More lies, more aggravation
As soon as I get over anti-gay industry lies (see Monday's post), more come my way.
John Whitehead of the Rutherford Institute wrote a piece today, Criminalizing Your Thoughts, that criticizes the recently passed Matthew Shepard Act.
Naturally he is touting the same "this law will lead Christians to be arrested for speaking out against homosexuality" lie. The following caught my attention:
For example, Christians have been prosecuted under a state hate crime law for “singing hymns” and peacefully “carrying signs” while attending a homosexual fair in Pennsylvania. Because the signs challenged the morality of homosexuality, these Christians were charged with three felonies and five misdemeanors and faced 47 years in prison for attempting to preach at a homosexual street fair. Indeed, a state judge determined that the prosecutions could go forward. His rationale was that the Christians’ speech constituted so-called “fighting words.”
This of course is not true. According to People for the American Way:
The story as told by Repent America and other Religious Right groups – most recently in two videotaped ads by grandmothers who participated in the Repent America protest against the festival – is that people were arrested merely for “sharing the gospel” on public property. The arrest of the protestors and subsequent charges against them on several counts – some under Pennsylvania’s hate crimes law – is, in the mythology of Repent America, proof that the goal of gay rights activists in general, and hate crimes laws in particular, is to outlaw the gospel.
The kernel of truth at the bottom of the propaganda pile is that the two grandmothers and others were in fact arrested while protesting Philadelphia’s OutFest, and a local prosecutor did charge them with violations of several laws, including the state’s hate crimes law.
But none of those charges were for “sharing the gospel.”
Repent America doesn’t mention that a federal court later found that the women “insulted individual attendees, blocked access to vendors, and disobeyed direct orders from the police, who were trying to preserve order and keep the peace.” The police arrested the protesters only after “their presence disrupted public order.” Unlike the organizers of OutFest, Repent America leaders failed to obtain a permit from the city. The city and the police gave the women great leeway, but they still overstepped the bounds of peaceful protest.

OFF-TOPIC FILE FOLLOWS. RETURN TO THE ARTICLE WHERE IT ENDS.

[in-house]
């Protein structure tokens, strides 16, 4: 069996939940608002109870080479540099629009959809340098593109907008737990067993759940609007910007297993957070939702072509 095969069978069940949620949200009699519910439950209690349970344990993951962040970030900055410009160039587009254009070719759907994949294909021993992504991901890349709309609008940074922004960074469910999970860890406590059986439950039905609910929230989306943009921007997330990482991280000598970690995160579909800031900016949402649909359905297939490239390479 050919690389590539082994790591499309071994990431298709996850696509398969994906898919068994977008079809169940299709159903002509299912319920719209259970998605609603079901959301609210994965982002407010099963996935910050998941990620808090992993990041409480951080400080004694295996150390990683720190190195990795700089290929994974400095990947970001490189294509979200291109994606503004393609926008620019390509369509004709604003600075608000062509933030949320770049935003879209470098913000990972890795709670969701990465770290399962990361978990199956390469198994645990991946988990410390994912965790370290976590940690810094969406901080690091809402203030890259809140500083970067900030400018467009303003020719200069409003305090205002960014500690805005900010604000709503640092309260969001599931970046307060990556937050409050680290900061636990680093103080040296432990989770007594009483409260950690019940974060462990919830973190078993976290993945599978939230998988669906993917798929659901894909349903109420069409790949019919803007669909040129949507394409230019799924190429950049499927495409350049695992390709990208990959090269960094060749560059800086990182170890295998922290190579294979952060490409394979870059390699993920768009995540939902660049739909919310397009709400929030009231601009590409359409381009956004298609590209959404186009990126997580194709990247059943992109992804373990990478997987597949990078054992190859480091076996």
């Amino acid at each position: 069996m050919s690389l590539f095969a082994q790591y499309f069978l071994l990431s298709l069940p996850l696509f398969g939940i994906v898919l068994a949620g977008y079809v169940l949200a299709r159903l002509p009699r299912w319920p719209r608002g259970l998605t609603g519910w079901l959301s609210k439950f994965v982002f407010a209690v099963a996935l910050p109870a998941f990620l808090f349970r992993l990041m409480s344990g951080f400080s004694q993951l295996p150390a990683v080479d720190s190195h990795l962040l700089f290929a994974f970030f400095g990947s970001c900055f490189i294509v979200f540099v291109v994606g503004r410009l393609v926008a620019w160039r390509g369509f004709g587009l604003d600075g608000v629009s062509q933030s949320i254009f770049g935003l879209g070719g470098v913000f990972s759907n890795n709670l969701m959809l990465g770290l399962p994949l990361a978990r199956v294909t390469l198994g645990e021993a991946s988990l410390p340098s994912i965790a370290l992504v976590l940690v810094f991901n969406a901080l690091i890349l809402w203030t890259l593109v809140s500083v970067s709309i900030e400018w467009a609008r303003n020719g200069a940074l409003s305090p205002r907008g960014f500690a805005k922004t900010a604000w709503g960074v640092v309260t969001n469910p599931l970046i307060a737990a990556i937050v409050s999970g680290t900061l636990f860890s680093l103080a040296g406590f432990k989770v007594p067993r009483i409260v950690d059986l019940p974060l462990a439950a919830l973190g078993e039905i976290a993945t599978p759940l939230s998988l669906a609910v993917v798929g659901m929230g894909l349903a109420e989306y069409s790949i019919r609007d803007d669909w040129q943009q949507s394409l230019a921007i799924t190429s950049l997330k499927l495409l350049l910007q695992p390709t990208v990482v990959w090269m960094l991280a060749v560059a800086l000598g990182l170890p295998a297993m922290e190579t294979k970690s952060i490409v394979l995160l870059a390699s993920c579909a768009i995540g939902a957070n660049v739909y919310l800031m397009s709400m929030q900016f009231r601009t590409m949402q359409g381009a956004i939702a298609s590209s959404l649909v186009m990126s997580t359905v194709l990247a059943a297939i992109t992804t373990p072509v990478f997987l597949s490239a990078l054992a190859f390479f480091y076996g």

The First Amendment allows equality advocates to rally, and allows those with a different point of view to protest. But it doesn’t mean that protestors have the right to disrupt the rally or drown out its speakers. It is universally recognized that public safety officials can place reasonable “time, place, and manner restrictions” on people exercising their first amendment rights in order to preserve public order and prevent one group from trampling another’s rights. The court, which noted that Repent America did not get a permit for their protest, found that the police applied the law reasonably when the bullhorn-wielding Repent America protestors refused a request to move to another location and instead sat down in the street.
It is also important to note that the court dismissed the hate crimes charges in this case. In fact, the resolution of the situation proves the opposite of what the Right claims – despite their disruptive behavior and refusal to obey police requests, the protestors were neither convicted nor sentenced for breaking hate crimes laws.
The Rutherford Institute claims that it is a "civil liberties organization that provides free legal services to people whose constitutional and human rights have been threatened or violated."
Apparently telling the truth doesn't seem to fit into these noble goals.